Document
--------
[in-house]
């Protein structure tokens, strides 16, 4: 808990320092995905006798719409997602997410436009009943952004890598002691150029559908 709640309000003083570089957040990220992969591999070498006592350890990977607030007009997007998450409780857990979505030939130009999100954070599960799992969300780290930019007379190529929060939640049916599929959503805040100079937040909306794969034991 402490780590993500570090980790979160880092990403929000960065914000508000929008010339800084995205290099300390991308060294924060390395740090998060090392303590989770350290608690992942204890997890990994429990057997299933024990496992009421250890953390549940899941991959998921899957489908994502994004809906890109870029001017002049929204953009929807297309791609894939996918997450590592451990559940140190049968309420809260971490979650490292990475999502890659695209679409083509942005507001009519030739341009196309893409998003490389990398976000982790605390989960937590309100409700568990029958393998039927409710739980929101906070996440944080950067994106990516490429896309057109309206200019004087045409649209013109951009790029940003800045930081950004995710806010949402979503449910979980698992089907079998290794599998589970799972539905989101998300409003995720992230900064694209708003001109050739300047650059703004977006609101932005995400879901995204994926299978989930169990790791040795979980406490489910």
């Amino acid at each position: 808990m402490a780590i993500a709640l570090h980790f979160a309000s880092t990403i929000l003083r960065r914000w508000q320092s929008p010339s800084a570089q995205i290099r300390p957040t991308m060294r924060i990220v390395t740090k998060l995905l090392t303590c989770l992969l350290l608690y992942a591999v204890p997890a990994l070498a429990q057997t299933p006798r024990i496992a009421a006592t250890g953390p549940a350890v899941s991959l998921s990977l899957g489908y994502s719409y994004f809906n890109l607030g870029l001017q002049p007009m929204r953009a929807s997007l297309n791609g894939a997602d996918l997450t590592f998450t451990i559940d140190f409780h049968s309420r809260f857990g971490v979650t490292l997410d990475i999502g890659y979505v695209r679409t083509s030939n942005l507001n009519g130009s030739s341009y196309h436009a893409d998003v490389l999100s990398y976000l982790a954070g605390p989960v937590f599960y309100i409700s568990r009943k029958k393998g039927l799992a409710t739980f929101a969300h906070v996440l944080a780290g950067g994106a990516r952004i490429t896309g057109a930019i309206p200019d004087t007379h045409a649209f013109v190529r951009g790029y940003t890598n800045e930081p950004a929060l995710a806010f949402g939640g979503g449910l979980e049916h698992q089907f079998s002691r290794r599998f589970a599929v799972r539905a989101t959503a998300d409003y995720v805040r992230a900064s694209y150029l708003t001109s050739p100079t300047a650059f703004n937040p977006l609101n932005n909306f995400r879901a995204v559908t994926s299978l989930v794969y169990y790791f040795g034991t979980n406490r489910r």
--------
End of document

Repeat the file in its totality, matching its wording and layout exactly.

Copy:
[in-house]
């Protein structure tokens, strides 16, 4: 808990320092995905006798719409997602997410436009009943952004890598002691150029559908 709640309000003083570089957040990220992969591999070498006592350890990977607030007009997007998450409780857990979505030939130009999100954070599960799992969300780290930019007379190529929060939640049916599929959503805040100079937040909306794969034991 402490780590993500570090980790979160880092990403929000960065914000508000929008010339800084995205290099300390991308060294924060390395740090998060090392303590989770350290608690992942204890997890990994429990057997299933024990496992009421250890953390549940899941991959998921899957489908994502994004809906890109870029001017002049929204953009929807297309791609894939996918997450590592451990559940140190049968309420809260971490979650490292990475999502890659695209679409083509942005507001009519030739341009196309893409998003490389990398976000982790605390989960937590309100409700568990029958393998039927409710739980929101906070996440944080950067994106990516490429896309057109309206200019004087045409649209013109951009790029940003800045930081950004995710806010949402979503449910979980698992089907079998290794599998589970799972539905989101998300409003995720992230900064694209708003001109050739300047650059703004977006609101932005995400879901995204994926299978989930169990790791040795979980406490489910």
């Amino acid at each position: 808990m402490a780590i993500a709640l570090h980790f979160a309000s880092t990403i929000l003083r960065r914000w508000q320092s929008p010339s800084a570089q995205i290099r300390p957040t991308m060294r924060i990220v390395t740090k998060l995905l090392t303590c989770l992969l350290l608690y992942a591999v204890p997890a990994l070498a429990q057997t299933p006798r024990i496992a009421a006592t250890g953390p549940a350890v899941s991959l998921s990977l899957g489908y994502s719409y994004f809906n890109l607030g870029l001017q002049p007009m929204r953009a929807s997007l297309n791609g894939a997602d996918l997450t590592f998450t451990i559940d140190f409780h049968s309420r809260f857990g971490v979650t490292l997410d990475i999502g890659y979505v695209r679409t083509s030939n942005l507001n009519g130009s030739s341009y196309h436009a893409d998003v490389l999100s990398y976000l982790a954070g605390p989960v937590f599960y309100i409700s568990r009943k029958k393998g039927l799992a409710t739980f929101a969300h906070v996440l944080a780290g950067g994106a990516r952004i490429t896309g057109a930019i309206p200019d004087t007379h045409a649209f013109v190529r951009g790029y940003t890598n800045e930081p950004a929060l995710a806010f949402g939640g979503g449910l979980e049916h698992q089907f079998s002691r290794r599998f589970a599929v799972r539905a989101t959503a998300d409003y995720v805040r992230a900064s694209y150029l708003t001109s050739p100079t300047a650059f703004n937040p977006l609101n932005n909306f995400r879901a995204v559908t994926s299978l989930v794969y169990y790791f040795g034991t979980n406490r489910r």